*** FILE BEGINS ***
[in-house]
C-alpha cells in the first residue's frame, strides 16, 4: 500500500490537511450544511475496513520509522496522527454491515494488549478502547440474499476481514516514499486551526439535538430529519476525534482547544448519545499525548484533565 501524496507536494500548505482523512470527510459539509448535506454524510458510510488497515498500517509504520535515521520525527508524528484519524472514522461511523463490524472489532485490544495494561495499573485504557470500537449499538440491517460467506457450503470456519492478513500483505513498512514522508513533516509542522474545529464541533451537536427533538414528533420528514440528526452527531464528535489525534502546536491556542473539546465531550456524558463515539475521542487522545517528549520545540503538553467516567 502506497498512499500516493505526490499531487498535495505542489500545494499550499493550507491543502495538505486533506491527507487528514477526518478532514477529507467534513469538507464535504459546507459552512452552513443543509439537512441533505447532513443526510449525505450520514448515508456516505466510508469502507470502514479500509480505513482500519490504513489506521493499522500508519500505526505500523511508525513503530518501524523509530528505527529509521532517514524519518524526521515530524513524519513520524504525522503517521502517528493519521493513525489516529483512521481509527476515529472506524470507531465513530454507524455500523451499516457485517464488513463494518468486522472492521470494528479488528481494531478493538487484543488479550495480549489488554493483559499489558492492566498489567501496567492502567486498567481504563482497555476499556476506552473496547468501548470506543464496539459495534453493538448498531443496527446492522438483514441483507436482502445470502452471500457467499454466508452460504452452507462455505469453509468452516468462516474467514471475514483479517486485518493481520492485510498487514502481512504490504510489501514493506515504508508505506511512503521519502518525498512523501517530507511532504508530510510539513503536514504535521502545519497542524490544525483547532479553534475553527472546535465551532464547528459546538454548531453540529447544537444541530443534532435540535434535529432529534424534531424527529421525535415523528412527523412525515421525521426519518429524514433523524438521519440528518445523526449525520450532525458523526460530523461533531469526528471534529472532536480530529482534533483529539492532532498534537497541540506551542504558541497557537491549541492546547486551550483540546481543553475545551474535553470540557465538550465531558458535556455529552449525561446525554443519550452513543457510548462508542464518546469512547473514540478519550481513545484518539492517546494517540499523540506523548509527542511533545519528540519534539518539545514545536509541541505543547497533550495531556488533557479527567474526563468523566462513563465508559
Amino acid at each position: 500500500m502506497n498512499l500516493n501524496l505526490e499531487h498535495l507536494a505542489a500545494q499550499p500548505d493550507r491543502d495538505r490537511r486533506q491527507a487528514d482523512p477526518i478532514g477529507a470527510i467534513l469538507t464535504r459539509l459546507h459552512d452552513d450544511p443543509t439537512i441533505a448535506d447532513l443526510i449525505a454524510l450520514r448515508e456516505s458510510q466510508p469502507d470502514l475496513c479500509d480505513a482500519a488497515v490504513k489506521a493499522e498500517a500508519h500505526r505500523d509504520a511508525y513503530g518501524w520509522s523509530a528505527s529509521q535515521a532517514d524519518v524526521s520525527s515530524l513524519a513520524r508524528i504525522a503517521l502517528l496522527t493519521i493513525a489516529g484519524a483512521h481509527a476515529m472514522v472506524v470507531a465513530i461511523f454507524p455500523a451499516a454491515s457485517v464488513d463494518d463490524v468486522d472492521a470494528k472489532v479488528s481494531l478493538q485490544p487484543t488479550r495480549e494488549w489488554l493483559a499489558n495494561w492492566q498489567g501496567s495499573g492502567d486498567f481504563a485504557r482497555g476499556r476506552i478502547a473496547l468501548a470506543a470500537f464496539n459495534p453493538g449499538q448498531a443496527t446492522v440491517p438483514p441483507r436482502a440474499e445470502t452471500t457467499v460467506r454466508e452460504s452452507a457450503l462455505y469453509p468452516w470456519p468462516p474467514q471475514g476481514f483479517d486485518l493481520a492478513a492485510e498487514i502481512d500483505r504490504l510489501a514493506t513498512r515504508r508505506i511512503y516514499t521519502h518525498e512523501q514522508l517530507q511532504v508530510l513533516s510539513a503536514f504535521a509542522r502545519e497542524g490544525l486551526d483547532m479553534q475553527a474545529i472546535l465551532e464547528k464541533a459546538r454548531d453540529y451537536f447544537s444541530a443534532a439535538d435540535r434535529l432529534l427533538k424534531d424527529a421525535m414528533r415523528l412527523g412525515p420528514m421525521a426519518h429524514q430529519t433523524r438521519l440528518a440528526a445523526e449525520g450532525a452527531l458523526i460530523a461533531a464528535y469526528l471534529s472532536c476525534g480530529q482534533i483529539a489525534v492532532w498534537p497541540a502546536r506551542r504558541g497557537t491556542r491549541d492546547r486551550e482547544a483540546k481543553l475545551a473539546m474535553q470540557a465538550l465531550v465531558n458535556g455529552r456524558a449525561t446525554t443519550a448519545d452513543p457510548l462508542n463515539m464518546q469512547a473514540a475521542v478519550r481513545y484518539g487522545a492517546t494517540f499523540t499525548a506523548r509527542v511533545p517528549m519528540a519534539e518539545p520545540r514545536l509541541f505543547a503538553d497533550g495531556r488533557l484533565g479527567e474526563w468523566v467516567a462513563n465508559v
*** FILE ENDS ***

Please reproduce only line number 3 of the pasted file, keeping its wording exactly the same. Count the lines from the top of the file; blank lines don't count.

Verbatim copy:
Amino acid at each position: 500500500m502506497n498512499l500516493n501524496l505526490e499531487h498535495l507536494a505542489a500545494q499550499p500548505d493550507r491543502d495538505r490537511r486533506q491527507a487528514d482523512p477526518i478532514g477529507a470527510i467534513l469538507t464535504r459539509l459546507h459552512d452552513d450544511p443543509t439537512i441533505a448535506d447532513l443526510i449525505a454524510l450520514r448515508e456516505s458510510q466510508p469502507d470502514l475496513c479500509d480505513a482500519a488497515v490504513k489506521a493499522e498500517a500508519h500505526r505500523d509504520a511508525y513503530g518501524w520509522s523509530a528505527s529509521q535515521a532517514d524519518v524526521s520525527s515530524l513524519a513520524r508524528i504525522a503517521l502517528l496522527t493519521i493513525a489516529g484519524a483512521h481509527a476515529m472514522v472506524v470507531a465513530i461511523f454507524p455500523a451499516a454491515s457485517v464488513d463494518d463490524v468486522d472492521a470494528k472489532v479488528s481494531l478493538q485490544p487484543t488479550r495480549e494488549w489488554l493483559a499489558n495494561w492492566q498489567g501496567s495499573g492502567d486498567f481504563a485504557r482497555g476499556r476506552i478502547a473496547l468501548a470506543a470500537f464496539n459495534p453493538g449499538q448498531a443496527t446492522v440491517p438483514p441483507r436482502a440474499e445470502t452471500t457467499v460467506r454466508e452460504s452452507a457450503l462455505y469453509p468452516w470456519p468462516p474467514q471475514g476481514f483479517d486485518l493481520a492478513a492485510e498487514i502481512d500483505r504490504l510489501a514493506t513498512r515504508r508505506i511512503y516514499t521519502h518525498e512523501q514522508l517530507q511532504v508530510l513533516s510539513a503536514f504535521a509542522r502545519e497542524g490544525l486551526d483547532m479553534q475553527a474545529i472546535l465551532e464547528k464541533a459546538r454548531d453540529y451537536f447544537s444541530a443534532a439535538d435540535r434535529l432529534l427533538k424534531d424527529a421525535m414528533r415523528l412527523g412525515p420528514m421525521a426519518h429524514q430529519t433523524r438521519l440528518a440528526a445523526e449525520g450532525a452527531l458523526i460530523a461533531a464528535y469526528l471534529s472532536c476525534g480530529q482534533i483529539a489525534v492532532w498534537p497541540a502546536r506551542r504558541g497557537t491556542r491549541d492546547r486551550e482547544a483540546k481543553l475545551a473539546m474535553q470540557a465538550l465531550v465531558n458535556g455529552r456524558a449525561t446525554t443519550a448519545d452513543p457510548l462508542n463515539m464518546q469512547a473514540a475521542v478519550r481513545y484518539g487522545a492517546t494517540f499523540t499525548a506523548r509527542v511533545p517528549m519528540a519534539e518539545p520545540r514545536l509541541f505543547a503538553d497533550g495531556r488533557l484533565g479527567e474526563w468523566v467516567a462513563n465508559v